LOS ANGELES, November 20, 2013 – Imagine tying your shoes with just one hand. How about driving your car with only that hand? Or doing just about everything else in your life with only your right-hand, when you were actually born left-handed?
It would be tough to even get close to just what life is like for a 6’ 9” high school basketball player named Kevin Laue. But the film about him, “Long Shot: The Kevin Laue Story,” takes you there. Like that famous, fictional sports hero named Rocky Balboa, the real-life Kevin Laue just wants to prove that he belongs in the game like all the other guys.
To say that “Long Shot” is the “Rocky” of documentary films is no stretch of the imagination. For Mr. Laue has the audacious goal of playing Division I NCAA College Basketball, which is something that no one-armed person has ever done before.
Mr. Laue was born with only his right arm after his umbilical cord became wrapped around his left arm and neck in utero. “Long Shot” captures the inspirational and determined story of a young man who not only overcame great odds before he was born, but tackled even greater odds later on in life.
The four-year journey that Director Franklin Martin takes this movie’s audience on may seem familiar to anyone who has seen the Oscar-winning “Hoop Dreams” or other college basketball or sports films. But on one key level, “Long Shot” is unique. Whereas most films in this genre are about star players trying to make it to college basketball en route to the pros, this film’s subject, Kevin Laue, emerges to make a refreshing break from that tried and true game plan. His goal to play big-time college basketball is not only decidedly modest, but seems almost impossible.
There is a humility and sincerity within Mr. Laue and this film that will likely win over even the most cynical of sports fans or regular moviegoers. We see Mr. Laue initially as the goofy, braces-wearing high school kid who doesn’t say much. But then we watch him grow over time into the star player who misses the game-winning shot and then can’t stop apologizing for “failing” his team.
We also glimpse a determined young man who must compete and continually reach deeper into himself to find the courage to plow on for another day and another practice.
Proving conventional thinking wrong has never looked so difficult, yet become so rewarding. Mr. Laue wants to earn his way through basketball without sympathy or special accommodations while being treated the same as all the other players. After watching this film, you may wonder why you’ve been slacking on taking that daily jog around the block.
As a film, “Long Shot” is a slow build, but draws the viewer in by letting the journey unfold under its own power. There are no staged, overplayed big scenes, perhaps because there is plenty of drama already embedded in this story as Mr. Laue must prove skeptics wrong time after time.
(Official trailer below:)
Some of the key interviews with figures from the basketball world, particularly UCLA Coach Ben Howland, help ground the film in reality and keep it from approaching “hero-worship,” which is frequently a clear and present danger in sports-oriented films. Contrasting with this, however, watching an array of talented high school basketball players do with two hands what Mr. Laue must do with one in this film makes his on-screen effort that much more impressive.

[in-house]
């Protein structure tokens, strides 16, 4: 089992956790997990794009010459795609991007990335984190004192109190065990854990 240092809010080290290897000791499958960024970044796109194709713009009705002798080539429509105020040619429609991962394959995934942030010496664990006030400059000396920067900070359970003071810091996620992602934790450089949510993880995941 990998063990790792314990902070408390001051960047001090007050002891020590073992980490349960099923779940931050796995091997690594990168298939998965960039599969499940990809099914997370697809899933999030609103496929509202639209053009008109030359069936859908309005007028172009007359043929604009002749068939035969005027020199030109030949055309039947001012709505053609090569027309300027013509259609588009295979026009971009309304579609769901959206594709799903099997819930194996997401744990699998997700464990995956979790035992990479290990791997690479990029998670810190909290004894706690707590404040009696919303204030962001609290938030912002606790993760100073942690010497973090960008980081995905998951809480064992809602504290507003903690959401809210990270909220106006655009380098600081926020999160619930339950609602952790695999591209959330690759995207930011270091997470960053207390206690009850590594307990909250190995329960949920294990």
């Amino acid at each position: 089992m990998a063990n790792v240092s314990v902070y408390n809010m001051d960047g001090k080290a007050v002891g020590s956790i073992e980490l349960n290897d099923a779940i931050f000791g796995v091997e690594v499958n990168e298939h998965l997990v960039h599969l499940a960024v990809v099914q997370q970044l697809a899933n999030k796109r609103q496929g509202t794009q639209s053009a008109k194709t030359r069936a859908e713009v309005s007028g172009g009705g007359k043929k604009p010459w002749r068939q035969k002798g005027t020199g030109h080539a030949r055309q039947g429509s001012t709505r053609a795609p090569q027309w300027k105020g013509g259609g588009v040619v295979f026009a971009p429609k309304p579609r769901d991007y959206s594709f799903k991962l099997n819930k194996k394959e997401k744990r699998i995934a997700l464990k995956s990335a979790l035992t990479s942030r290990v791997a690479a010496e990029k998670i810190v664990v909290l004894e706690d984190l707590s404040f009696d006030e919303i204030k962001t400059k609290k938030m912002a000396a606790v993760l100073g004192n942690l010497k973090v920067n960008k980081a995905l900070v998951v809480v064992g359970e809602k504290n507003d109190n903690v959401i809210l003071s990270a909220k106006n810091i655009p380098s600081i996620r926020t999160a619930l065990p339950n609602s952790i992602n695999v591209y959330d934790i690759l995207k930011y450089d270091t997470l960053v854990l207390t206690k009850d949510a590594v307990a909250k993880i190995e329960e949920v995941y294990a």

There is a key story thread in this film that involves young Kevin’s relationship with his deceased father. While that relationship is indeed of vital importance to Kevin and the film, however, it ends up seeming not quite as important to the audience watching this film. That is not a knock on Kevin, his father or the film itself. But the sheer, instinctive skepticism—some might call it prejudice—that’s aroused when evaluating the ability of such a highly-talented hoopster to play at the big-time level with one-hand is actually what drives this film.
Kevin’s challenge to overcome the odds and the emotional toll he incurs pursuing his dream is the film’s real hook. In particular, the scenes of Kevin and the other players at the Fork Union Military Academy prep school are quite powerful and add much to the intensity of “Long Shot.”
Additionally, peering behind the NCAA basketball recruiting curtain and hearing Mr. Laue’s coach flatly state that college coaches are loathe to risk their jobs on a one-armed kid cuts through any romanticism one has about college athletics. This is where supposedly dreamy, fairy-tale business of college basketball that’s sold to fans confronts the reality of the ultimate March Madness Cinderella story…and comes up wanting. Encountering this dilemma and other moral and physical contradictions in this film helps make “Long Shot” an excellent and surprisingly educational experience for non-sports fans as well as hoops-junkies.
There is a great scene in this film that should be singled out. It occurs when Mr. Laue gets to meet President George W. Bush in person. No matter what one’s political opinion might be, this is a genuinely joyful and heartwarming moment. Plus, it is also the perfect set-up for the rest of the film.
“Long Shot” closes with an update on Mr. Laue’s life plus an epilogue that will reward you for having taken ninety-three minutes of your time to view this somewhat unheralded movie.
If you’re considering a family expedition to catch this film, it should be noted that it’s rated PG-13 for some foul language and minor sexually suggestive comments. However, taken as a whole, “Long Shot” is worth attending and covering your kid’s ears for those few moments, just for the sheer inspiration this film will provide.
Rating: ***½ (3 ½ out of 4 stars)
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